That night, Leonardo discovers that the creature has grown to human size. Soon after, it breaks out of the cage and flees. Confused, the beast blunders onto a nearby farm, terrorizing the animals. The creature eats sulfur and rips open several bags it discovers. While feeding, the creature encounters the farm dog and kills it, alerting the farmer. Calder and the others reach the barn, trapping the beast inside. Calder explains that the creature is not dangerous unless provoked. However, he immediately provokes it by trying to prod the creature into a cage, and it injures the farmer when he stabs it with a pitchfork. After the creature breaks out of the barn and disappears into the countryside, the police commissario insists that it be destroyed.

After the Italian government grants Calder permission to capture the creature, he devises a plan to ensnare it in a giant electric net dropped from a helicopter. The Italian police conduct their own pursuit, shooting at it with flamethrowers. Aware that sulfur is the creature's food of choice, Calder uses it as bait, luring the creature to a secluded site and subduing it with an electric jolt from the net. Later, at the American Embassy in Rome, McIntosh briefs the press corps and allows three reporters to view the creature, which has been placed in the Rome Zoo. There, Calder explains that the creature is being sedated with a continuous electric shock so it can be studied. Marisa, who is aiding her uncle, begins flirting with Calder. Suddenly, electrical equipment shorts out and the creature awakens.

The fully grown Ymir from 20 Million Miles to Earth.

Now huge, the creature battles an elephant and sends the panicked patrons scurrying. Taking their fight to the streets of Rome, the two destroy cars and damage buildings. The creature finally kills the elephant and continues its rampage. Calder tracks the beast to the River Tiber, where it submerges. Grenades are lobbed into the river, and it surfaces. It heads for the Colosseum and destroys an ancient temple, killing three soldiers. As the creature disappears into the ruins, Calder charges after it with a group of bazooka-carrying soldiers, driving it to the top of the structure. Calder scores a direct bazooka hit. Artillery fire from a tank then destroys the ledge the creature is clinging to, and it plunges to its death. A relieved Marisa runs into Calder's arms.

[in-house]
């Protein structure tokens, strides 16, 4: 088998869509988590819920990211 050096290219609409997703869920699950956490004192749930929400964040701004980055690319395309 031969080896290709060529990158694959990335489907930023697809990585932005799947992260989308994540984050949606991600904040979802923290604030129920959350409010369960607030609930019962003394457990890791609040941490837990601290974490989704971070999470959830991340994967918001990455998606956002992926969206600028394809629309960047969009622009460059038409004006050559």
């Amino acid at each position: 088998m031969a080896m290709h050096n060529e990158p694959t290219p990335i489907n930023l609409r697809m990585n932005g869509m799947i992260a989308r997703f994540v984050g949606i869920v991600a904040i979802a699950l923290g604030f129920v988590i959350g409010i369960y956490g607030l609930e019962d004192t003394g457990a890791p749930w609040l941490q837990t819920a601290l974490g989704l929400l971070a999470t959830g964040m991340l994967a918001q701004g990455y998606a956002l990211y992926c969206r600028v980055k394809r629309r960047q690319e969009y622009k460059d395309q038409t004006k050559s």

20 Million Miles to Earth began production in Rome, Italy in September 1956, using only William Hopper of the main cast, and moved to the U.S. from October 30 to November 9 of that year.[2] Rome was chosen as the location for filming because Harryhausen wanted to vacation there.[2] The working title of the film was The Giant Ymir,[2] and it has also been released as The Beast from Space. All references to the name Ymir were removed from the released version of the film, as Harryhausen was concerned that audiences might confuse it with the Arabic title "Emir".